Lack of standardisation of policies is the biggest challenge that health
insurance portability will face when it comes into effect on 1 October

A few years ago, there was a lot of hue and cry over the need for a new identity card if one were to invest in the stock markets.The Securities and Exchange Board of India (Sebi) had come up with an identity card called Mapin, stipulating that investors carrying out transactions of over `1 lakh need to have this unique identity and without it they would not be allowed to transact.

I had some clients rushing in, obviously in a state of panic, carrying forms and asking for details about where to get this identity card made. I adopted a simple, wait and- watch approach that paid off when you look at those who rushed to get the card made because the new card neither found any takers,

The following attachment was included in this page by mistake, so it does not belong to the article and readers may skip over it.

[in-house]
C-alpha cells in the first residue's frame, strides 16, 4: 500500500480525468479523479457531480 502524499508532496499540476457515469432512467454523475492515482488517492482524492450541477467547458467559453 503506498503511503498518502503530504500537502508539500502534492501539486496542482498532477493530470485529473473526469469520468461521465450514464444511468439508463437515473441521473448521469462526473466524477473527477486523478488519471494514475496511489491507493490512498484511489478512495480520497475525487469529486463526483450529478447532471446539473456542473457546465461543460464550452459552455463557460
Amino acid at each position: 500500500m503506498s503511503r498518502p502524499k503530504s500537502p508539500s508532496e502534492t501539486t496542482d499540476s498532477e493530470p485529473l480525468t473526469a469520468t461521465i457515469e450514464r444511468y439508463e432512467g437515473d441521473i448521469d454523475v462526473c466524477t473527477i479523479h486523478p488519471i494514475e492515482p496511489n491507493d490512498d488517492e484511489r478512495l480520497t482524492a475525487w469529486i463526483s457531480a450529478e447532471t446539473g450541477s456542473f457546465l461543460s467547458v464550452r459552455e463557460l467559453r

nor was it of any use. With health insurance portability around the corner, some of my clients have been rushing in, asking which insurer they should shift to. We are tuned to assume that something new is bound to be good, and rarely do we realise the old adage—a known devil is better than an unknown angel. While I have been an early
adopter of new products and services, I would wait before giving my verdict on health insurance portability. In its current form, it is like the Indian cricket team—very strong on paper. But,the English summer tells a very different tale. The biggest challenge that portability faces is the lack of standardisation in policies, which paves the way for transfer among unequals. Suppose a person who is insured with company X has a `2-lakh policy with `50,000 cumulative bonus and he decides to shift to insurer Y. Will he get a cover for `2.5 lakh or `2 lakh with `50,000 accrued bonus? What if insurer Y has no policy for a cover lower

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